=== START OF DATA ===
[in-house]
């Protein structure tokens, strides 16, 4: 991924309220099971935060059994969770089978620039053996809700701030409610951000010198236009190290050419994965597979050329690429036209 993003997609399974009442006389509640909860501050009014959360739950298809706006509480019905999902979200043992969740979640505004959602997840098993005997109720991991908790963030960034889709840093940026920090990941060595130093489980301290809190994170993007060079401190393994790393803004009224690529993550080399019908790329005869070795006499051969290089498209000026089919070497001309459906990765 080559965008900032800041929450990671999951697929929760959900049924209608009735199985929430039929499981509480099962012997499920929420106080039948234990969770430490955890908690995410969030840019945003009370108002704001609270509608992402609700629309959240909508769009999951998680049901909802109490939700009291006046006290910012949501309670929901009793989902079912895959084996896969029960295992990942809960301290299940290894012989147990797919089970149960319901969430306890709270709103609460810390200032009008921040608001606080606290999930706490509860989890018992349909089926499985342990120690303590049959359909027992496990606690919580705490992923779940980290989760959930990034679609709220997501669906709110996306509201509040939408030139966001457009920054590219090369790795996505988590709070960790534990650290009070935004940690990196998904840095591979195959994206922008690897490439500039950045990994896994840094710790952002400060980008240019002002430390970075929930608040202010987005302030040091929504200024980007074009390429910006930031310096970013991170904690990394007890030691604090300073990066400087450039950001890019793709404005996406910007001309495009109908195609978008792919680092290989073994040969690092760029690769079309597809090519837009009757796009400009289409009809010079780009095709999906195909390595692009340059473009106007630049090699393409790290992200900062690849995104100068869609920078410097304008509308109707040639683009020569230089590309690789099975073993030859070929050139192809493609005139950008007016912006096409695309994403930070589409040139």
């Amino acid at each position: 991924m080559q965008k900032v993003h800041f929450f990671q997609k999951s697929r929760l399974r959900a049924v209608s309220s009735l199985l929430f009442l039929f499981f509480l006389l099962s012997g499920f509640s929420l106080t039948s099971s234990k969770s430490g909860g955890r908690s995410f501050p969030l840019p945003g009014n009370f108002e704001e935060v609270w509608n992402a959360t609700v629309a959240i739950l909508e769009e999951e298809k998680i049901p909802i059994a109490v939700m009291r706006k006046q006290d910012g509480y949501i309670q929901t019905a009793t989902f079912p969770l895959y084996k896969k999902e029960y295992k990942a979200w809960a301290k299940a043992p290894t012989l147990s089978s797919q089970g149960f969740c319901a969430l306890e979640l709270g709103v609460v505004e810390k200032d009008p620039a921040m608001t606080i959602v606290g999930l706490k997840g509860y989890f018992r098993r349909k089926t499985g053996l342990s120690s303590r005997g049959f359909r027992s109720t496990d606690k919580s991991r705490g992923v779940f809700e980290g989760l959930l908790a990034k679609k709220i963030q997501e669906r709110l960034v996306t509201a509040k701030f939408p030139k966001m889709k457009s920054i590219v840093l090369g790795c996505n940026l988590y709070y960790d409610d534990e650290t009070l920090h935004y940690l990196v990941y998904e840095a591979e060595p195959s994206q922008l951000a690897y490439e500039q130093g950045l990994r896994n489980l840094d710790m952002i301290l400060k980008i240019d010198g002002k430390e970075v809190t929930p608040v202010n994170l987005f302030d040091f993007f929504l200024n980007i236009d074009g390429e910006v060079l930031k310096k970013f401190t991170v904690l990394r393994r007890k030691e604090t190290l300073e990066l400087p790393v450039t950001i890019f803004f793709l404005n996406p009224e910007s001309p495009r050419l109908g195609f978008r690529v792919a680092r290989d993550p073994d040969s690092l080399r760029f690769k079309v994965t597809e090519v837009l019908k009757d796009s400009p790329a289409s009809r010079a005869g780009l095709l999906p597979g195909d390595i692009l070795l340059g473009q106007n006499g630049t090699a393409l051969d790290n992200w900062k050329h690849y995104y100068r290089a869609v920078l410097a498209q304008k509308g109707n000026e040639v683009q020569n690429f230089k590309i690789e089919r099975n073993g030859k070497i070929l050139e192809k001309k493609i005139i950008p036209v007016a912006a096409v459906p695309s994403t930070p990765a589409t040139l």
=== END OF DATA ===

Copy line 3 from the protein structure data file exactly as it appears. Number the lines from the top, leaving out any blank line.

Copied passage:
């Amino acid at each position: 991924m080559q965008k900032v993003h800041f929450f990671q997609k999951s697929r929760l399974r959900a049924v209608s309220s009735l199985l929430f009442l039929f499981f509480l006389l099962s012997g499920f509640s929420l106080t039948s099971s234990k969770s430490g909860g955890r908690s995410f501050p969030l840019p945003g009014n009370f108002e704001e935060v609270w509608n992402a959360t609700v629309a959240i739950l909508e769009e999951e298809k998680i049901p909802i059994a109490v939700m009291r706006k006046q006290d910012g509480y949501i309670q929901t019905a009793t989902f079912p969770l895959y084996k896969k999902e029960y295992k990942a979200w809960a301290k299940a043992p290894t012989l147990s089978s797919q089970g149960f969740c319901a969430l306890e979640l709270g709103v609460v505004e810390k200032d009008p620039a921040m608001t606080i959602v606290g999930l706490k997840g509860y989890f018992r098993r349909k089926t499985g053996l342990s120690s303590r005997g049959f359909r027992s109720t496990d606690k919580s991991r705490g992923v779940f809700e980290g989760l959930l908790a990034k679609k709220i963030q997501e669906r709110l960034v996306t509201a509040k701030f939408p030139k966001m889709k457009s920054i590219v840093l090369g790795c996505n940026l988590y709070y960790d409610d534990e650290t009070l920090h935004y940690l990196v990941y998904e840095a591979e060595p195959s994206q922008l951000a690897y490439e500039q130093g950045l990994r896994n489980l840094d710790m952002i301290l400060k980008i240019d010198g002002k430390e970075v809190t929930p608040v202010n994170l987005f302030d040091f993007f929504l200024n980007i236009d074009g390429e910006v060079l930031k310096k970013f401190t991170v904690l990394r393994r007890k030691e604090t190290l300073e990066l400087p790393v450039t950001i890019f803004f793709l404005n996406p009224e910007s001309p495009r050419l109908g195609f978008r690529v792919a680092r290989d993550p073994d040969s690092l080399r760029f690769k079309v994965t597809e090519v837009l019908k009757d796009s400009p790329a289409s009809r010079a005869g780009l095709l999906p597979g195909d390595i692009l070795l340059g473009q106007n006499g630049t090699a393409l051969d790290n992200w900062k050329h690849y995104y100068r290089a869609v920078l410097a498209q304008k509308g109707n000026e040639v683009q020569n690429f230089k590309i690789e089919r099975n073993g030859k070497i070929l050139e192809k001309k493609i005139i950008p036209v007016a912006a096409v459906p695309s994403t930070p990765a589409t040139l």